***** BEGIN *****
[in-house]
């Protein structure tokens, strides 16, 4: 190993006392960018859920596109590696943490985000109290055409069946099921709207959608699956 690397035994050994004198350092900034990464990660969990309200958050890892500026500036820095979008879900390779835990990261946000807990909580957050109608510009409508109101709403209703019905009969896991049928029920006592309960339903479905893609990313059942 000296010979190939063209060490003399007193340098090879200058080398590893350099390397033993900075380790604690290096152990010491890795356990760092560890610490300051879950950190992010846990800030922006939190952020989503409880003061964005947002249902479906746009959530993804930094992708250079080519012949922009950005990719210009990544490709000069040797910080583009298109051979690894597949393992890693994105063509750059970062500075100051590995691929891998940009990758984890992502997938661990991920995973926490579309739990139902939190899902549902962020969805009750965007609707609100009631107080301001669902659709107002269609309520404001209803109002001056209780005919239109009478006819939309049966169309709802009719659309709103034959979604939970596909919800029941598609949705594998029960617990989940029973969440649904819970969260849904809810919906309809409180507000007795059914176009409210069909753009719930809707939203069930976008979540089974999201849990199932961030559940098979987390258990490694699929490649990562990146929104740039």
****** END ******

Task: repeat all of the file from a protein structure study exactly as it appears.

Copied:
[in-house]
């Protein structure tokens, strides 16, 4: 190993006392960018859920596109590696943490985000109290055409069946099921709207959608699956 690397035994050994004198350092900034990464990660969990309200958050890892500026500036820095979008879900390779835990990261946000807990909580957050109608510009409508109101709403209703019905009969896991049928029920006592309960339903479905893609990313059942 000296010979190939063209060490003399007193340098090879200058080398590893350099390397033993900075380790604690290096152990010491890795356990760092560890610490300051879950950190992010846990800030922006939190952020989503409880003061964005947002249902479906746009959530993804930094992708250079080519012949922009950005990719210009990544490709000069040797910080583009298109051979690894597949393992890693994105063509750059970062500075100051590995691929891998940009990758984890992502997938661990991920995973926490579309739990139902939190899902549902962020969805009750965007609707609100009631107080301001669902659709107002269609309520404001209803109002001056209780005919239109009478006819939309049966169309709802009719659309709103034959979604939970596909919800029941598609949705594998029960617990989940029973969440649904819970969260849904809810919906309809409180507000007795059914176009409210069909753009719930809707939203069930976008979540089974999201849990199932961030559940098979987390258990490694699929490649990562990146929104740039």